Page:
I was reading a bit about a woman who wrote a book about her 7 year old needing to shed a few pounds and the journey she took with her to help make that happen.
It is here that I stop you and tell you that I have not read the book.
I can tell you that my daughter is tall, 4' 6 1/2", at the new age of 9. She was born to a woman who was 5' 1" and 300 pounds. My daughter's build is not that of a ballerina and her genetic disposition is not of a ballerina, either. K carries a bit in her mid-section, but she is in the mid-range of normal for BMI given her height and weight.
We watch what we eat at our house.
Lately, I've been taking to teaching K what a "serving size" is. Just like today, I bought a bag of M&M snack mix. I normally don't do that, but PMS called and I misread the package. I was an idiot and thought it was M&M pretzels. Still, I showed her on the package where it said what the serving size was. We went to the drawer, pulled out the correct measuring cup and measured it out. I taught her that the serving that they are referring to was a level serving and not a heaping one. She got herself an appropriately sized bowl and skipped off happy. It had almonds, pretzels, raisins and M&M's. I can't recall the calories, but I didn't press that with K. What is important is to teach her what a reasonable serving size is. I also think that it is ridiculous to think that a child shouldn't have a snack that doesn't involve some sugar.
That is what it sounds like this mom did. She stated that she had her daughter eat one cupcake and not two. That's not unreasonable. However, again, I didn't read the book. I'm just talking about the serving size situation.
We've downsized what plates we use. Hubs and I use what would be classified as "salad plates." K has a set of bowls and plates from IKEA. Those are a perfect serving for what she needs to eat.
We've changed what we eat even more over the past year. Whole wheat, whole grains, vegetarian, whole foods, more cooking from scratch . . . that sort of thing. We do eat at the table. We do talk about the important things of the day. Some are funny. Some are funky. We hash it out as a family.
K and I have been talking about the evening snack. She could snack herself to death if I let her, but after dinner, we've decided that a before bed snack is a string cheese. She's good with that.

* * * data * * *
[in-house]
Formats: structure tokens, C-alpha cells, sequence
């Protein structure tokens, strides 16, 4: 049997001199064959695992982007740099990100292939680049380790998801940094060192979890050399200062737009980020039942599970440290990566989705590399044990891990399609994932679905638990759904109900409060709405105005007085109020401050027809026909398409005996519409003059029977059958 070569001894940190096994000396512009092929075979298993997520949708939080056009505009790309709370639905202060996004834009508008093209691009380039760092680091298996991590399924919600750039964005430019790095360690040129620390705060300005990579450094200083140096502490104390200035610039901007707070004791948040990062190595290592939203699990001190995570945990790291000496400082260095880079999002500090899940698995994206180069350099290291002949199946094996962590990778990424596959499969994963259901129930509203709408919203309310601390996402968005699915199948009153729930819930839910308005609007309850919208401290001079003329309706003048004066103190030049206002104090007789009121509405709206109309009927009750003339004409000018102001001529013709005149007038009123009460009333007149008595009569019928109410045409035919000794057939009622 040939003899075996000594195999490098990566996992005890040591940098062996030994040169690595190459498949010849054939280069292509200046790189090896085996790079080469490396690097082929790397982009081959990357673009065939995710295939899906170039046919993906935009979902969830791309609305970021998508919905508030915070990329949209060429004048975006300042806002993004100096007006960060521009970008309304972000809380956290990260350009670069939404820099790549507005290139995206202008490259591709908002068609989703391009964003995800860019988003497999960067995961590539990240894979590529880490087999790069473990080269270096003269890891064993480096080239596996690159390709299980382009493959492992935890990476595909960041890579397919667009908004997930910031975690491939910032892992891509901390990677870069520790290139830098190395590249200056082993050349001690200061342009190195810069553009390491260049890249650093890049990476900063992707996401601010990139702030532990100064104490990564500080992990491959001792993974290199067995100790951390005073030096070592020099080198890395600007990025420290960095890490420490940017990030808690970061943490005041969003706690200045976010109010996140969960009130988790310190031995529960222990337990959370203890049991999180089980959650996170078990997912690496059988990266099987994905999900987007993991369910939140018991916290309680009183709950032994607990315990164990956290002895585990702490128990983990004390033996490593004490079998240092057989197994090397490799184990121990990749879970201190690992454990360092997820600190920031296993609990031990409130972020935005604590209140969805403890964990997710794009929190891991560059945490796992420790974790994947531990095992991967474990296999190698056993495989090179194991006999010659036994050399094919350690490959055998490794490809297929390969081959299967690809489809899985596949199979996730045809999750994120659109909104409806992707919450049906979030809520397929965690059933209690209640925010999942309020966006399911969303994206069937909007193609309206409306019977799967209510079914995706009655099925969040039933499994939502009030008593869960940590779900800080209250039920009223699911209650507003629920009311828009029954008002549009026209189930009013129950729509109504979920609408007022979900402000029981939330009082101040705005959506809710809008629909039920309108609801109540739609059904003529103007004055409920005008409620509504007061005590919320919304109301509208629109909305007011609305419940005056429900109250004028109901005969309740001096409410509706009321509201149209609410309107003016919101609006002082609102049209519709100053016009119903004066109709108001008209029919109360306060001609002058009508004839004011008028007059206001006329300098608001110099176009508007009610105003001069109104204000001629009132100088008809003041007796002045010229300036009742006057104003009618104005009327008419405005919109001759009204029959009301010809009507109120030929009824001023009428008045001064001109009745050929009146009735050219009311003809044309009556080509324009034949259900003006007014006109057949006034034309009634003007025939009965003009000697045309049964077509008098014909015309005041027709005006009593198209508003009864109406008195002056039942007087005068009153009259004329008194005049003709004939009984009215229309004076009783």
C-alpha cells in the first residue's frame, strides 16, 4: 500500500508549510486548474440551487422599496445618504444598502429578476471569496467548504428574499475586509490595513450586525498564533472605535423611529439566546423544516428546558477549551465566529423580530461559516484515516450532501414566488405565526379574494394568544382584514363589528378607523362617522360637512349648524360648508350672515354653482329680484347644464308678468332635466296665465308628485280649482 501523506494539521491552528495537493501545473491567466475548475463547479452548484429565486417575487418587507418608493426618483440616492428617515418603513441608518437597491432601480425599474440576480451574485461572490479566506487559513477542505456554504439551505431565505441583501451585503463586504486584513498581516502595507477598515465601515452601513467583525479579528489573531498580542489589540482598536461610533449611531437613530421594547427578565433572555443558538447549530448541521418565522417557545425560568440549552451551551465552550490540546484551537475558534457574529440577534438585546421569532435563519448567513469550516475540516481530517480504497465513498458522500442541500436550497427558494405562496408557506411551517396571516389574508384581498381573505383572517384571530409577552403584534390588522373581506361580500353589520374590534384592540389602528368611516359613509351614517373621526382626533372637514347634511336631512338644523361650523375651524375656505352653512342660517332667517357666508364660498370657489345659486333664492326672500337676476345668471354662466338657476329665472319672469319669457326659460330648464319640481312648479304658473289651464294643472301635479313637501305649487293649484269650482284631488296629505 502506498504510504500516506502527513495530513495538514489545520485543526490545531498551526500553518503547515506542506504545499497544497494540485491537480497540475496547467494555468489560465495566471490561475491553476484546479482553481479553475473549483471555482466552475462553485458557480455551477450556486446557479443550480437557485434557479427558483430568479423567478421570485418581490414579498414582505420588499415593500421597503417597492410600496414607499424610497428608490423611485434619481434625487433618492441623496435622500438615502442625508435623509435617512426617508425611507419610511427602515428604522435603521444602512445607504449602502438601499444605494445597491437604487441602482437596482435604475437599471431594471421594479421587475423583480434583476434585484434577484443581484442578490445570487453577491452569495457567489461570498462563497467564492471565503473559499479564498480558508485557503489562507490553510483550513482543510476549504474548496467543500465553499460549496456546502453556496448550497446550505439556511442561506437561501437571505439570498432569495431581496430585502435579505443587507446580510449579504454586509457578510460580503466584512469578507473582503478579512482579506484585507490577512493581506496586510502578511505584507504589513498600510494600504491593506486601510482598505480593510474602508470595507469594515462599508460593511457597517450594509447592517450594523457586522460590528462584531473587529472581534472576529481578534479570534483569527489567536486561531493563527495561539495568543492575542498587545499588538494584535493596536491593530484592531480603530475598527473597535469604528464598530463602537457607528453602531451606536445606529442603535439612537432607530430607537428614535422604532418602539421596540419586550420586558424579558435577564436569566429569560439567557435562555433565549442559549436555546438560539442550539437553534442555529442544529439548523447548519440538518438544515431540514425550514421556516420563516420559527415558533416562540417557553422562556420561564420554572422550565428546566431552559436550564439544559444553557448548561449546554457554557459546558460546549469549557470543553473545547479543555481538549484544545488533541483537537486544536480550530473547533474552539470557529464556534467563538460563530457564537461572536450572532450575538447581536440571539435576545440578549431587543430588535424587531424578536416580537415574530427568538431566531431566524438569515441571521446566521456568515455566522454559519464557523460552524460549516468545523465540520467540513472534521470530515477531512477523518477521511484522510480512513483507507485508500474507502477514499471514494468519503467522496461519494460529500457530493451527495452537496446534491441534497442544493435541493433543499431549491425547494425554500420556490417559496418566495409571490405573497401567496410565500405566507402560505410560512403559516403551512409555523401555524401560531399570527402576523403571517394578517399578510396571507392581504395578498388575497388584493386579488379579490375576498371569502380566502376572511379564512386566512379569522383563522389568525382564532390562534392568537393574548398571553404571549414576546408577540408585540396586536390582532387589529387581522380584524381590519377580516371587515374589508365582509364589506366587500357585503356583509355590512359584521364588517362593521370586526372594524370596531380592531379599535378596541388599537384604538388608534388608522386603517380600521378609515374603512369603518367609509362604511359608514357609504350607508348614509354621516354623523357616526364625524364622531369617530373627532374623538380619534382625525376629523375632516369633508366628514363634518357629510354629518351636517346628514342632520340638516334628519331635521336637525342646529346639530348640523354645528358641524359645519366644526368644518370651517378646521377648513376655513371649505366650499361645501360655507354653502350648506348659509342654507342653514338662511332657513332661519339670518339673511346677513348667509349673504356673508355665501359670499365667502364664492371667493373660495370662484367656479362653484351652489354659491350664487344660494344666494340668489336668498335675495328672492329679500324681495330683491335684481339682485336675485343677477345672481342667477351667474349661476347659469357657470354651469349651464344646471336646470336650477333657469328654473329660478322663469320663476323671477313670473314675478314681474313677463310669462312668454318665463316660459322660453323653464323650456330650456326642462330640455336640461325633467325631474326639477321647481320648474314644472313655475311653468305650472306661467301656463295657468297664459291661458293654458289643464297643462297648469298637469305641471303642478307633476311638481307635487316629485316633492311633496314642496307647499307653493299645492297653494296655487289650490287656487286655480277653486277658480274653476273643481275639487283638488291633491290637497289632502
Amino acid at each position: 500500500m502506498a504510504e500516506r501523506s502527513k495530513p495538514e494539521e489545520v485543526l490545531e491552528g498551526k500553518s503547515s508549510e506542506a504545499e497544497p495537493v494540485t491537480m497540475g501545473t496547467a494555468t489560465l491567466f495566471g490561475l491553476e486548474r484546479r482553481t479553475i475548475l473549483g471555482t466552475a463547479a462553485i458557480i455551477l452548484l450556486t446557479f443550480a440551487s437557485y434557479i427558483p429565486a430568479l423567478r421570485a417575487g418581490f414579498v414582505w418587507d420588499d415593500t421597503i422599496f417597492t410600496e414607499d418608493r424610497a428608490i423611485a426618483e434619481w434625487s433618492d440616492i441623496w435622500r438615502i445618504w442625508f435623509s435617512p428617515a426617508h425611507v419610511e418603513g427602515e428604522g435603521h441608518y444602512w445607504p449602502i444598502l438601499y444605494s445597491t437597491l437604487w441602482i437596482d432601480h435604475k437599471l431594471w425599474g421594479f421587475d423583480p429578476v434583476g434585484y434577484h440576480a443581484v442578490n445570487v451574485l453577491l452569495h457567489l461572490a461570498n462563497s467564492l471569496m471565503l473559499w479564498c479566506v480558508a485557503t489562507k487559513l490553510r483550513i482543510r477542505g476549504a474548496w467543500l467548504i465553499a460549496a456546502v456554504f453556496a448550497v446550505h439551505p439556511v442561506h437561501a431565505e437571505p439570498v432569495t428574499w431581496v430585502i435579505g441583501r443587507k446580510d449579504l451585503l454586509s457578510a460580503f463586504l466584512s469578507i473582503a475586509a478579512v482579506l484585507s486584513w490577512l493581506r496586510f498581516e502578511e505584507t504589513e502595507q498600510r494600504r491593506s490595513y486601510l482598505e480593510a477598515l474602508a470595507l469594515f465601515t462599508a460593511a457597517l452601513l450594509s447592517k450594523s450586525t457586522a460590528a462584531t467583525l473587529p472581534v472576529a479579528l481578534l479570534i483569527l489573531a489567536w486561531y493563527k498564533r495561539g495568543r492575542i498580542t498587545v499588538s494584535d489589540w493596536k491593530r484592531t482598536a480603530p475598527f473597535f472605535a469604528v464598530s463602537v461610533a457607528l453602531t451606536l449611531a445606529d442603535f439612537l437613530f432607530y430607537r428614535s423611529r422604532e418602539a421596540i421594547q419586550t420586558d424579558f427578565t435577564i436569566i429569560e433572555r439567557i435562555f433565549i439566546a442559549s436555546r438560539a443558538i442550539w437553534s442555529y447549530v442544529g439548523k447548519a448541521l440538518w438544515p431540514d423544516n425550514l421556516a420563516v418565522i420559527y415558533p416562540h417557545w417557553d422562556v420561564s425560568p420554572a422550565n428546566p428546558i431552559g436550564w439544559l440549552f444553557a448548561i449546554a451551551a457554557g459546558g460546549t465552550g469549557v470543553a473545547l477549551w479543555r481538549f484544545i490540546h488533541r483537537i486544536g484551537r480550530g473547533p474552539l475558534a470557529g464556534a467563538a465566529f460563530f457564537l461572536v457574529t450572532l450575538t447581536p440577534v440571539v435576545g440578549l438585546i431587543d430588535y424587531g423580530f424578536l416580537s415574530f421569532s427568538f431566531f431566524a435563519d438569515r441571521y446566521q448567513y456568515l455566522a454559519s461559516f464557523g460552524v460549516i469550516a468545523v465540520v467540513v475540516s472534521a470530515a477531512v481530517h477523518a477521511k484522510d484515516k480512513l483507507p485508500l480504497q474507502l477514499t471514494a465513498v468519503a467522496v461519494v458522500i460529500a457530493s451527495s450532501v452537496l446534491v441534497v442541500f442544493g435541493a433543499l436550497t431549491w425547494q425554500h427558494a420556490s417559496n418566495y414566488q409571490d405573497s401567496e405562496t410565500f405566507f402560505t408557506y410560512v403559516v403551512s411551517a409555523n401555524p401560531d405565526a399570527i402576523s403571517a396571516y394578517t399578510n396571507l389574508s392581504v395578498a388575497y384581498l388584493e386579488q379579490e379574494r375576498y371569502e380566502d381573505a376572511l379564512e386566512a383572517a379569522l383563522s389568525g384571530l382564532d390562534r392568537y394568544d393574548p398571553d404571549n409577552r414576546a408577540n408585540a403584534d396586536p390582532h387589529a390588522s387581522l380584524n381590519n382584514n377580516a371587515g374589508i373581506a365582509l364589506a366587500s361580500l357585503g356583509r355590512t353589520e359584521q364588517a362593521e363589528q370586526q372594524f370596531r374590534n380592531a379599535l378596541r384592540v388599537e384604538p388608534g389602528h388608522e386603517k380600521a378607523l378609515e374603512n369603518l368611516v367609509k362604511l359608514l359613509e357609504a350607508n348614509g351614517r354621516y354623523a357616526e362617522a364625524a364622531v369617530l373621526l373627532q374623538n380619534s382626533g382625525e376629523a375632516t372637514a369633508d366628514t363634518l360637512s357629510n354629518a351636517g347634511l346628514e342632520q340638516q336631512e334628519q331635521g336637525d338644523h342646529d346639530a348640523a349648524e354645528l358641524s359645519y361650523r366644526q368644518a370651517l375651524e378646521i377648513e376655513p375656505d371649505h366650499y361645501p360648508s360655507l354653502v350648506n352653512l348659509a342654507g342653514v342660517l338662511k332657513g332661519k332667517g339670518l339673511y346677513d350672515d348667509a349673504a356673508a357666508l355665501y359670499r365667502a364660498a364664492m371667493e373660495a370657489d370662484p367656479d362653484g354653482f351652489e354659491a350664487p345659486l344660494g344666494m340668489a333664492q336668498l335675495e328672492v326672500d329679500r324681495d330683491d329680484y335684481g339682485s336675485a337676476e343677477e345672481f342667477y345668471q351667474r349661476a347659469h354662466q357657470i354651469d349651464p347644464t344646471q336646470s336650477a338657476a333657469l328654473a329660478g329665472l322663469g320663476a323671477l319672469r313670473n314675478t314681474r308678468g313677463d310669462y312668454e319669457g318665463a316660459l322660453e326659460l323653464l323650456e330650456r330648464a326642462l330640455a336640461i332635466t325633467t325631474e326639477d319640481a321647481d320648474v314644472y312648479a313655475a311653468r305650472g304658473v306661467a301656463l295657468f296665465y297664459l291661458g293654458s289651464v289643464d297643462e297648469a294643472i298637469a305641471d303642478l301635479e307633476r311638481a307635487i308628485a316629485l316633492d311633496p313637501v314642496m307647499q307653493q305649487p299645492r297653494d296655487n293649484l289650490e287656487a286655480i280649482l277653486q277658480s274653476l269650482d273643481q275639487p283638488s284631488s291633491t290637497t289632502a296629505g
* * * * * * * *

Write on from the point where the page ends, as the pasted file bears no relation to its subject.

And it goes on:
When school started, K was very upset because it seemed that every skirt or pair of pants she tried on didn't zip. I felt so bad for her. She does carry a little bit of a Buddha baby belly and anymore, the cut on pants don't exactly accommodate for her figure. She, like her older sister, will thin out over time. I'm not concerned about that. I was worried about how she was seeing herself. One day I came into her bedroom in a pair of pants I hadn't worn in a while. Rounding the corner to 40 hasn't helped the metabolism and these pants were tight around the middle. I came to her and said, "K, I need help zipping my jeans." She looked up and was kind of relieved. "Babe, you aren't the only one around here with pants that won't zip. We'll eat even healthier and that will help us out."
Much of the time, I pack K's lunch. Lunches have changed enough for me to allow her to get a handful a month. (Thank you, Michelle Obama!) Still, they have pizza once a week and I wouldn't allow K to eat it even if it didn't throw her reflux into a spin. Pizza at our house is on multi grain crust with tomato sauce, veggies and Morningstar crumbles and a light layer of cheese. You don't have to mop the top of my pizza. In K's lunch I pack fresh vegetables and fresh fruits in a stainless steel bento box. She's that kid (probably one of the few) that comes with a lunch that isn't labeled "Lunchables" on the outside. I used to send her apple juice in her water bottle until one day she said, "Can you just send water? That's all I want, Mom." Um, yes. Duh! I send her a turkey wrap on a whole wheat tortilla. If she has a want for pudding, I make her pudding cups. I don't buy those shelf stable snack packs from the store. She still loves Goldfish (or Chickadees from Target) and enjoys a stick of cheese, too. Her class is on the last of the lunch rotation, so her teacher allows them to have a snack mid-morning. I pack her good granola bars (Kashi or Clif generally) or a Quaker Stila fruit bar. (I can't recall exactly what they are called.)
I've found that K is looking at calories on boxes. She's not obsessed with it, but she'll tell me, "Mom, your cereal has 120 calories." I'm not teaching her that, but I don't think it is harmful for her to read the side of a food box, either.
I sit and think about the family member that we have that is basically food obsessed with their children and it disturbs me. Hubs and I talk about this family situation and he says that these children are acting out because they are hungry. He said that if he lived in there, he'd act out, too. (Yes, the children are fed, but very regimentedly so. Yes. I just made up my own word. It is appropriate, though.)
What are your thoughts on children, serving sizes and teaching portion control? Don't worry. I print opinions on both sides. Constructive criticism is a good thing. Just be kind, please.